Wednesday morning, Justice Anthony Kennedy joined his four more liberal colleagues to strike down the unconstitutional Defense of Marriage Act — thus continuing his solid, if not entirely unbroken, pro-gay record on the Supreme Court. Gay rights, however, is one of just a few areas where Kennedy does not behave like a loyal conservative. Here are ten examples of how Kennedy normally votes as a member of the Supreme Court:
1. Citizens United
Kennedy didn’t just author the Court’s decision in Citizens United v. FEC, which permitted unlimited corporate spending on elections, he was the driving force behind an effort to push the Court further to the right on this issue. Initially, Chief Justice John Roberts authored an opinion that would have decided the case on a much narrower grounds. Kennedy, however, wrested control of the case and convinced his conservative brethren to embrace the far more sweeping decision the Court eventually handed down.
2. Voter Suppression
Just one day before striking DOMA, Kennedy joined a 5-4 opinion neutering a key provision of the Voting Rights Act. As a result, voter suppression laws such as voter ID, racially-gerrymandered legislative maps and other efforts to reduce minority voters’ impact at the polls will now be allowed to take effect in states previously covered by the act’s “preclearance” rules. Kennedy also joined the court’s judgment in Crawford v. Marrion County Election Board, which effectively allowed voter ID to flourish in conservative states.
3. Health Care
Kennedy didn’t just support an attack on the Affordable Care Act that, in the words of a leading conservative judge, had no basis “in either the text of the Constitution or Supreme Court precedent,” he voted to strike the entire law. Had Kennedy’s outcome prevailed, it would have led to chaos in the American health care system. Among other things, Medicare would have likely been unable to pay doctors for several months.
4. Patronizing Women
Kennedy authored the Court’s decision in Gonzales v. Carhart, which reasoned that women’s right to choice an abortion should be limited because “it seems unexceptionable to conclude some women come to regret their choice to abort the infant life they once created and sustained.”
5. Forced Arbitration
Kennedy is a staunch supporter of forced arbitration, a practice that enables businesses to shunt their workers and consumers out of real courts and into a corporate-run arbitration system where the corporate party often selects arbitrators with a record of siding with corporate interests. Indeed, Kennedy authored the Court’s decision in Circuit City v. Adams, which allows employers to effectively force arbitration upon their employees, despite the fact that federal arbitration law explicitly exempts “workers engaged in foreign or interstate commerce.”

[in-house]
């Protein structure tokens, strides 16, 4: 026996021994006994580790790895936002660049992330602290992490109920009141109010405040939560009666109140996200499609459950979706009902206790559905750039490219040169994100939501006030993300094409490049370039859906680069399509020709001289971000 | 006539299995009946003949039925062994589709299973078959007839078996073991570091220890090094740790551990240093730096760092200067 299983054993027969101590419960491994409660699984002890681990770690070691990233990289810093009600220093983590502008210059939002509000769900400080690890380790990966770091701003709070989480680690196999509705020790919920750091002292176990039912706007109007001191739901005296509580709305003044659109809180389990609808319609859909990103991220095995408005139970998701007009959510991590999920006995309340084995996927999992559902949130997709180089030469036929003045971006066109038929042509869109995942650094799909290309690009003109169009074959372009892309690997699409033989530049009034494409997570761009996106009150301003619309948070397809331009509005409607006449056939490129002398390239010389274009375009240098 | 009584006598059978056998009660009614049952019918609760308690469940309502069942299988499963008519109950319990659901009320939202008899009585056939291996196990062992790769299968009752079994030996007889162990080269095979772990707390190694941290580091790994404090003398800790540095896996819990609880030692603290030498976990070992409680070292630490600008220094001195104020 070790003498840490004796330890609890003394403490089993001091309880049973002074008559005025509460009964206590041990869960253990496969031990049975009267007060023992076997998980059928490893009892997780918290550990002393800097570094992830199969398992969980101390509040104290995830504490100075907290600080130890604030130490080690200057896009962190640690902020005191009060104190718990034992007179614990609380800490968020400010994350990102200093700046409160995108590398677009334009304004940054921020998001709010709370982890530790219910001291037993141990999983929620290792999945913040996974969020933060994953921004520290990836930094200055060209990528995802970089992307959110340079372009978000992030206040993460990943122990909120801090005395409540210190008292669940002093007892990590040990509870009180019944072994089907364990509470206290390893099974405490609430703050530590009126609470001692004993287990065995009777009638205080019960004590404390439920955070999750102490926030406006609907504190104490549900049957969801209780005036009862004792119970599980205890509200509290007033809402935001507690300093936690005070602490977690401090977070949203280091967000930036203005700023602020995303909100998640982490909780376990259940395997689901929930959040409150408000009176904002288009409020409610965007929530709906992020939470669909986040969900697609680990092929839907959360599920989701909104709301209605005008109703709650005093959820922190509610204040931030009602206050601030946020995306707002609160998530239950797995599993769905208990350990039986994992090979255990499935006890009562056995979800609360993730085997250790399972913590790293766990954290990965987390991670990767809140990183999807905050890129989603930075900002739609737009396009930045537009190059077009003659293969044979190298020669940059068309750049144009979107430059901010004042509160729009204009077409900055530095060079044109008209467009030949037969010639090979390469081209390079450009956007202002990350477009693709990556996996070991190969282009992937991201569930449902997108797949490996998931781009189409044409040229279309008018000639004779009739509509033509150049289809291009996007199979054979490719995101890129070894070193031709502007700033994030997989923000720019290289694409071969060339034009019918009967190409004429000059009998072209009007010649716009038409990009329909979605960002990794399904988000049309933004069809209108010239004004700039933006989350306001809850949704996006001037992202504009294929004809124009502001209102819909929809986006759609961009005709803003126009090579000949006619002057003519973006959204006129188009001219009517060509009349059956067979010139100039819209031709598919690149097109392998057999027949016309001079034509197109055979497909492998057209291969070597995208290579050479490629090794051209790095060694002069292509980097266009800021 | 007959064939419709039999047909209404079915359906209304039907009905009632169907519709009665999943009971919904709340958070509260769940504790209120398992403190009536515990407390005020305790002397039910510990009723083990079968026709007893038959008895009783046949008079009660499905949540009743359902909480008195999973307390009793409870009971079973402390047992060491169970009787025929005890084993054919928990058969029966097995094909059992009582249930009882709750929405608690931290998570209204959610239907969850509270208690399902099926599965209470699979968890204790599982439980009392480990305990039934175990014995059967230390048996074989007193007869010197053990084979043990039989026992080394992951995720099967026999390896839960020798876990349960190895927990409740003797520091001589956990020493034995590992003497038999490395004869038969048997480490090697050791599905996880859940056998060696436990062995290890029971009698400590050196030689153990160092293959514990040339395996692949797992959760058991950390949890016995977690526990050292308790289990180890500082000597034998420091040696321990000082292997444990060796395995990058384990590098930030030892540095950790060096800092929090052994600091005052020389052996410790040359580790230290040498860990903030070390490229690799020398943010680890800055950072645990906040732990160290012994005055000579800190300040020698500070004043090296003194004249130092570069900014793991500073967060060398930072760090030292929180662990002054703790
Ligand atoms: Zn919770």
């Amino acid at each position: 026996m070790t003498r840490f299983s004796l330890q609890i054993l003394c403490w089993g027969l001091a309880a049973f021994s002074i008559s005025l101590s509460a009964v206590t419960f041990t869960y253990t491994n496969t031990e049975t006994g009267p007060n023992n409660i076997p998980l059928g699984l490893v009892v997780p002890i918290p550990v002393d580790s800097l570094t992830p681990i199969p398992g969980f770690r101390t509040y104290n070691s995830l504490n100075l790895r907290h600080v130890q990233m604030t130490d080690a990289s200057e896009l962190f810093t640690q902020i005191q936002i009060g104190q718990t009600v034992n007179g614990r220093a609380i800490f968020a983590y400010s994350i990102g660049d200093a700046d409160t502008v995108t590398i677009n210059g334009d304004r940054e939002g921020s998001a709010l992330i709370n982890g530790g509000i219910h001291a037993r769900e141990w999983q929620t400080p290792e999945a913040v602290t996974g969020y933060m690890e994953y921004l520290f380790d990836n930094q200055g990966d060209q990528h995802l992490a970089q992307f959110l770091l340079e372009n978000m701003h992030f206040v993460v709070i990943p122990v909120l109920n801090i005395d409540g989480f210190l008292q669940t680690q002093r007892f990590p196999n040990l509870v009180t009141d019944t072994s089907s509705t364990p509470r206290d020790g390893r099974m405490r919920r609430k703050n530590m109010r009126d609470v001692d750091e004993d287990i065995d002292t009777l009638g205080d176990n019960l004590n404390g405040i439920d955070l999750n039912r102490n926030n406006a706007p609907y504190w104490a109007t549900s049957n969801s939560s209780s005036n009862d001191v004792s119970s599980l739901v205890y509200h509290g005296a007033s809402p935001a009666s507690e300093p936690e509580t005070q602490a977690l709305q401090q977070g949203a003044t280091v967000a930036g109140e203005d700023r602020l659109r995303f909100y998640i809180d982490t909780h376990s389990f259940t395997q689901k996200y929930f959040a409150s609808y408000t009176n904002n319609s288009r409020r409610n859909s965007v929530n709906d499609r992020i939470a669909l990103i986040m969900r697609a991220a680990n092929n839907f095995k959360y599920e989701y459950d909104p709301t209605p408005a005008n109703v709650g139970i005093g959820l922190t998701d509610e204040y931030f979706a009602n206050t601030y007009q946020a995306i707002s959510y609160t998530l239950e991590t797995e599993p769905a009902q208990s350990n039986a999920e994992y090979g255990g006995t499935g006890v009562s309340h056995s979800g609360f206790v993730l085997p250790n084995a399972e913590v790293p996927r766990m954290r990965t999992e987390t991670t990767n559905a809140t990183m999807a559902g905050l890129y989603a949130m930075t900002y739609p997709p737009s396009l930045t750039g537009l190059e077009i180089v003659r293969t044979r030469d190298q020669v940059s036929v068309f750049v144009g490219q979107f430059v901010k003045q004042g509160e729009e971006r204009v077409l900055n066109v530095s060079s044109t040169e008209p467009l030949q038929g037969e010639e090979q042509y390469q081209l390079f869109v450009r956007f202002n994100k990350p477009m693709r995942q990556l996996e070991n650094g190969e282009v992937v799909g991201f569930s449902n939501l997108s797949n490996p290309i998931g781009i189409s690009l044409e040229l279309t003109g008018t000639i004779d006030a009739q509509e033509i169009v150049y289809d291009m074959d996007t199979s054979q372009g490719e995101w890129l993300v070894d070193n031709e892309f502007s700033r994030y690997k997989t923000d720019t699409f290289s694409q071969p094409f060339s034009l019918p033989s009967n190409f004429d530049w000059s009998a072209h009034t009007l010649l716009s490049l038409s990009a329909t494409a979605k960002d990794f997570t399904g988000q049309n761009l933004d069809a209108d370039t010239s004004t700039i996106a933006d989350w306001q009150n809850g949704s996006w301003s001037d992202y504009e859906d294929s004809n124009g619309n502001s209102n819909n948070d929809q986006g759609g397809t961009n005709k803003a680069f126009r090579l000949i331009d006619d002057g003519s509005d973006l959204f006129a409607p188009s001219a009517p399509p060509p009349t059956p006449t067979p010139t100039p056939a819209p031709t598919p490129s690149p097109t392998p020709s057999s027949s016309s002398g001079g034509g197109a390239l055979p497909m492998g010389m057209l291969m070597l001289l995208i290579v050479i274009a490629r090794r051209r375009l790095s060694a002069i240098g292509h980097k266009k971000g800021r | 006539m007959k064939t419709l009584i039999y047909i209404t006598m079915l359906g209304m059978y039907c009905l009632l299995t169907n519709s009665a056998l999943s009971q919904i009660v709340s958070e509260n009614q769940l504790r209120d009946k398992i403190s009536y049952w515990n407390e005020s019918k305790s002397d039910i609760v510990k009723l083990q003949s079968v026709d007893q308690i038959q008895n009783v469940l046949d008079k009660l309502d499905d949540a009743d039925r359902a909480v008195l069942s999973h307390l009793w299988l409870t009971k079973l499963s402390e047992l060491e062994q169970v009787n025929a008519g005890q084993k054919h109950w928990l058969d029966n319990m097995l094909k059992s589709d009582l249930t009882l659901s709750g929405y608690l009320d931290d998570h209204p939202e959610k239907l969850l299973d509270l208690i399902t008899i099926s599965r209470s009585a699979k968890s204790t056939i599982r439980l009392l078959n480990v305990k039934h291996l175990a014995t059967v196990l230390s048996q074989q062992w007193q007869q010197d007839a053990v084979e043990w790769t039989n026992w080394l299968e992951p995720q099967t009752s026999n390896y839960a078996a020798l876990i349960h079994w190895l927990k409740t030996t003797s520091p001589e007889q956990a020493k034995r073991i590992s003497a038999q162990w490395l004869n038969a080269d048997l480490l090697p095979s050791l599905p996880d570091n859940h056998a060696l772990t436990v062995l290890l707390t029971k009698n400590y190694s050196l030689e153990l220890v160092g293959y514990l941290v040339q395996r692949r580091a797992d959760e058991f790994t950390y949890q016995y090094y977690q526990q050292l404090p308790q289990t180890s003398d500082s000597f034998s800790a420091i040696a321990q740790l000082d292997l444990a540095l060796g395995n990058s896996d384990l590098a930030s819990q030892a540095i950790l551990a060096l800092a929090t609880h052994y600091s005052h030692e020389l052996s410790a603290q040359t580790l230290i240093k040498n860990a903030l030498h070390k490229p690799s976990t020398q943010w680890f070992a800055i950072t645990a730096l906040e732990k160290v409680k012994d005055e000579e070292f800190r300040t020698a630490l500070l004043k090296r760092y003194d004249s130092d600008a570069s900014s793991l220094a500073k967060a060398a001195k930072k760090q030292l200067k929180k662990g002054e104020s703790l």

6. Every Man For Himself
Similarly, Kennedy joined a pair of decisions interpreting federal arbitration law to enable companies to immunize themselves from class action lawsuits, despite the fact that the federal law at issue says nothing about class actions. Class actions, which allow multiple people with a common claim to band together under one lawsuit, are an essential mechanism to insure that plaintiffs with small-dollar injuries are able to vindicate their rights. It is rarely cost effective to sue to recover $30, for example, unless a class action is available.
7. No Equal Pay For Women
Justice Kennedy cast the key fifth vote against Lilly Ledbetter, cutting off her claim for equal pay for equal work. This decision was ultimately overruled by the Lilly Ledbetter Fair Pay Act, the first bill President Obama signed into law.
8. Workplace Harassment
On Monday, Kennedy cast the key fifth vote for a decision narrowly defining who qualifies as a “supervisor” for purposes of sexual and racial harassment law, a decision that will render many victims of such harassment unable to prevail in court. Under the opinion Kennedy joined, a senior worker who directs a more junior employee’s day to day work is nonetheless not a “supervisor” unless they have the power to fire, demote or otherwise work a “significant change” in the junior employee’s employment status.
9. Workplace Discrimination
The same day that Kennedy helped weaken legal protections against workplace harassment, he also made it far more difficult for workers who face retaliation after they allege discrimination to hold their employer accountable for such retaliation. This decision built upon another opinion Kennedy joined which made it easier for employers to get away with age discrimination.
10. George W. Bush
Finally, Kennedy cast the key fifth vote in Bush v. Gore, effectively throwing the presidency to the man who presided over the Iraq War and the near collapse of the American economy.